Time, of all our commodities, is the most valuable, and yet it is the one we seem least ready to sacrifice to God. How many people, after all, flock to the idea of a three-hour church service on a Saturday night? Three hours on a movie? Three hours with friends? No problem—but three hours listening to Scripture? Singing? Chanting? Clouds of incense? No thank you. And yet, as Rabbi Abraham Joshua Heschel has written, “We must not forget that it is not a thing that lends significance to a moment; it is the moment which lends significance to things.” Time is the meaning-making unit of human experience. Things have value and significance based on our experience of them in time. And so, in this service I am sacrificing my time. Time I might otherwise have spent watching television, or reading, or playing a game; time I might have spent eating, or socializing, or wasting; time I am now sanctifying by offering it to God in vigil.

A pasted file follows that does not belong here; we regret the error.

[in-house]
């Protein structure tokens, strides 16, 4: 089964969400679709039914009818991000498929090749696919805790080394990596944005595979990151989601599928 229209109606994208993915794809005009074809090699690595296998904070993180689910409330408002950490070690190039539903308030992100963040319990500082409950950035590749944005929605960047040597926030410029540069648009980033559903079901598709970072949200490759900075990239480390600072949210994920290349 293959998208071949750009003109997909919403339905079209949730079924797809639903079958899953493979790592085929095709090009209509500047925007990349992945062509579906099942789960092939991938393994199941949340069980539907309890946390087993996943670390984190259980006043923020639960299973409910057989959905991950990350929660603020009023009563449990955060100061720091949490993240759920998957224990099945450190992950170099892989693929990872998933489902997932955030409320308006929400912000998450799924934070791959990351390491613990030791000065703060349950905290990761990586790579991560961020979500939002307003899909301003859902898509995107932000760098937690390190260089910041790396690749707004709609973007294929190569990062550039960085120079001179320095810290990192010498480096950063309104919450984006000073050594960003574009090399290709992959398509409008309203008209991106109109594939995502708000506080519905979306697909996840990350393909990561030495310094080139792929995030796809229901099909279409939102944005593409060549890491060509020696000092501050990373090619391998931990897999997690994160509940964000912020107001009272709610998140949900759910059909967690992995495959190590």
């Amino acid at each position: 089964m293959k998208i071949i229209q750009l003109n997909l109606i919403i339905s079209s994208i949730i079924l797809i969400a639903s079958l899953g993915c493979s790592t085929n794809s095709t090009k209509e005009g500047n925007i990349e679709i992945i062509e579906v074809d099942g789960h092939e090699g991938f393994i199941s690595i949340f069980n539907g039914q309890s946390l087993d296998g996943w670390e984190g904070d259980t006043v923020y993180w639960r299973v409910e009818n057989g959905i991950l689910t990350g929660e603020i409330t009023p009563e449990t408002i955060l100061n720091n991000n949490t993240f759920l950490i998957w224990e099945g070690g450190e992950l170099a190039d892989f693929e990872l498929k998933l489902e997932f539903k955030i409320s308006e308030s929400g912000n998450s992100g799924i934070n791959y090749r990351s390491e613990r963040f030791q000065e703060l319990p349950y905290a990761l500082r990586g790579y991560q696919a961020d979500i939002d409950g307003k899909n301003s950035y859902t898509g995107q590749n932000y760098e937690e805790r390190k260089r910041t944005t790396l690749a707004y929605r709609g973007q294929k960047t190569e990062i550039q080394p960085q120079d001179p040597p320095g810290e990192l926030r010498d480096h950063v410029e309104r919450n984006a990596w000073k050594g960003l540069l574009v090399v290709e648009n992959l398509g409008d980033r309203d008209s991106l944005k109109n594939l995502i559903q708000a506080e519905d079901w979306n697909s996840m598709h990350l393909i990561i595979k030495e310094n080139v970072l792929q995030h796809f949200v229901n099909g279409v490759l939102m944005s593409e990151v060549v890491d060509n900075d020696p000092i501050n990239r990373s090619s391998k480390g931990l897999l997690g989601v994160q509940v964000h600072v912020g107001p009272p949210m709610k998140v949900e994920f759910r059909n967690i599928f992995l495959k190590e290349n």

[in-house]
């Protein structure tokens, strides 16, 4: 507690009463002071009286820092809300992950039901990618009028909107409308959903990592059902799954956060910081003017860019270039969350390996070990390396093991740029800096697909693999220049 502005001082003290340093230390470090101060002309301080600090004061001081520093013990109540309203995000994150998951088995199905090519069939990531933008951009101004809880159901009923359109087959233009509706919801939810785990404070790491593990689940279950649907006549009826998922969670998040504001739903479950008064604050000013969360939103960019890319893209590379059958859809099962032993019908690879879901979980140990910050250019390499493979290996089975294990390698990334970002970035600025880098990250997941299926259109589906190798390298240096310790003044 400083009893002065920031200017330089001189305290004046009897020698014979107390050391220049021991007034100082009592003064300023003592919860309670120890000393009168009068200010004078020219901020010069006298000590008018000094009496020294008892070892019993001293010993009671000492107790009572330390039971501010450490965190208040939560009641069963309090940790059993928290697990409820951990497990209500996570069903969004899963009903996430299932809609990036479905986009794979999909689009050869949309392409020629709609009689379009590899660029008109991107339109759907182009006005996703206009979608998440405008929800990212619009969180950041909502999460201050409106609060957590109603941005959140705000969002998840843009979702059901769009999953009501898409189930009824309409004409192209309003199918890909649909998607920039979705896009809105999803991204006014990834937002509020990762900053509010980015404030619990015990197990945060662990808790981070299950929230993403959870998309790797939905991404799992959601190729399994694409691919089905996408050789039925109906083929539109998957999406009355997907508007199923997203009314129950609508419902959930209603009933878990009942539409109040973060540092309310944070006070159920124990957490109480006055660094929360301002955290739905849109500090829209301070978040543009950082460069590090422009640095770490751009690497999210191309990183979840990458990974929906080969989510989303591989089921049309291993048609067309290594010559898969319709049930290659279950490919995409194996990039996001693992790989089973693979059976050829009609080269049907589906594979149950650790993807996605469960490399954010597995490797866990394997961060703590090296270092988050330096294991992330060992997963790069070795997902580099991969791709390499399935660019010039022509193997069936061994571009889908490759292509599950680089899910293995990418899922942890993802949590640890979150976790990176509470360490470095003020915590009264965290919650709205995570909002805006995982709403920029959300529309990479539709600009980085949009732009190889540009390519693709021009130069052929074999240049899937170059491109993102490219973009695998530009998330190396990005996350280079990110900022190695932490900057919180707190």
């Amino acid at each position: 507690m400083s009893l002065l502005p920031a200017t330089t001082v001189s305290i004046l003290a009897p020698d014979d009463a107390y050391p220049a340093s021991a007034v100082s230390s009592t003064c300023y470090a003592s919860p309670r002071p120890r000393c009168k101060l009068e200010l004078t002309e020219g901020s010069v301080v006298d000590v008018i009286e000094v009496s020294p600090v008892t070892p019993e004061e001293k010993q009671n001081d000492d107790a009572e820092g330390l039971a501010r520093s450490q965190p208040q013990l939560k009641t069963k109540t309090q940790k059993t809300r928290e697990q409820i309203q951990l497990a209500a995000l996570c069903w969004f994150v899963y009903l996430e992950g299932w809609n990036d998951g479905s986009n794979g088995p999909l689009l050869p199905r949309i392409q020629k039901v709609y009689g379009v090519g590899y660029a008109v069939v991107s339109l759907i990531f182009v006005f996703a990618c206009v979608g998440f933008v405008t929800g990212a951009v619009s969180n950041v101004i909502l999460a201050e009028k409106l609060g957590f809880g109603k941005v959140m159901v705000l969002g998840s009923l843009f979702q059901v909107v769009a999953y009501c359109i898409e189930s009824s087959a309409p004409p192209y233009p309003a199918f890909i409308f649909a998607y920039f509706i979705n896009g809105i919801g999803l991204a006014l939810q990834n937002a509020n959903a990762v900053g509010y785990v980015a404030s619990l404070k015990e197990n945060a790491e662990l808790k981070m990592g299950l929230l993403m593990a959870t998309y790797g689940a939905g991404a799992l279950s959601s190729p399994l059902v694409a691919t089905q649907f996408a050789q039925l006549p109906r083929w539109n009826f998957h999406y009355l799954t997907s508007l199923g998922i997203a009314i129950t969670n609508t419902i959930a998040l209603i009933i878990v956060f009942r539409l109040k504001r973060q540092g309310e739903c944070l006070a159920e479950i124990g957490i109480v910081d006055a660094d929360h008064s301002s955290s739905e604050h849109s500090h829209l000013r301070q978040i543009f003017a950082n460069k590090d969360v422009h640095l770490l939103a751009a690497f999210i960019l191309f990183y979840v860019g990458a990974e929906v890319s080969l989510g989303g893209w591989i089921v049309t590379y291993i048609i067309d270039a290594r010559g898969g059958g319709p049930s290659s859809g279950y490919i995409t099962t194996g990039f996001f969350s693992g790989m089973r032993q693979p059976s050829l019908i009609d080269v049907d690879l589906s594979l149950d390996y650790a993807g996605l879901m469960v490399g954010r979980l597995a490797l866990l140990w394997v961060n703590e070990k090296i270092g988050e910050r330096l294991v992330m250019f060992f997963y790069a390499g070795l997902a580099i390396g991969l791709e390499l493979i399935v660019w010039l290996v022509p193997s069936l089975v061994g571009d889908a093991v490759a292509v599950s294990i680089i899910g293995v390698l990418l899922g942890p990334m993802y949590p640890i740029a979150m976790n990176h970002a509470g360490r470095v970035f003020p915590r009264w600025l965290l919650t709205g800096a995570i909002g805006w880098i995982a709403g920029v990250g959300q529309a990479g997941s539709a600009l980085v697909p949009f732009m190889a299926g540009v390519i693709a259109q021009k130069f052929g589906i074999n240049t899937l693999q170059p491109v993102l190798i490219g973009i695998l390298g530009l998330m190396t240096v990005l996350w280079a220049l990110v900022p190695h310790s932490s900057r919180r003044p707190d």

And a vigil is what this is. As Christ asked his disciples to keep vigil with him on the night he was betrayed, now we keep vigil at his tomb, a redeemed vigil of prayer and attention to atone for those times when I have failed to remain with Christ in prayer. The disciples slept, how I have slept! Lord, have mercy on me for my boredom. Boredom born from the excesses of distraction, from the tyranny of modern busyness, from my need for regeneration. This vigil is a thing of importance precisely because it helps to reset my calculation of time.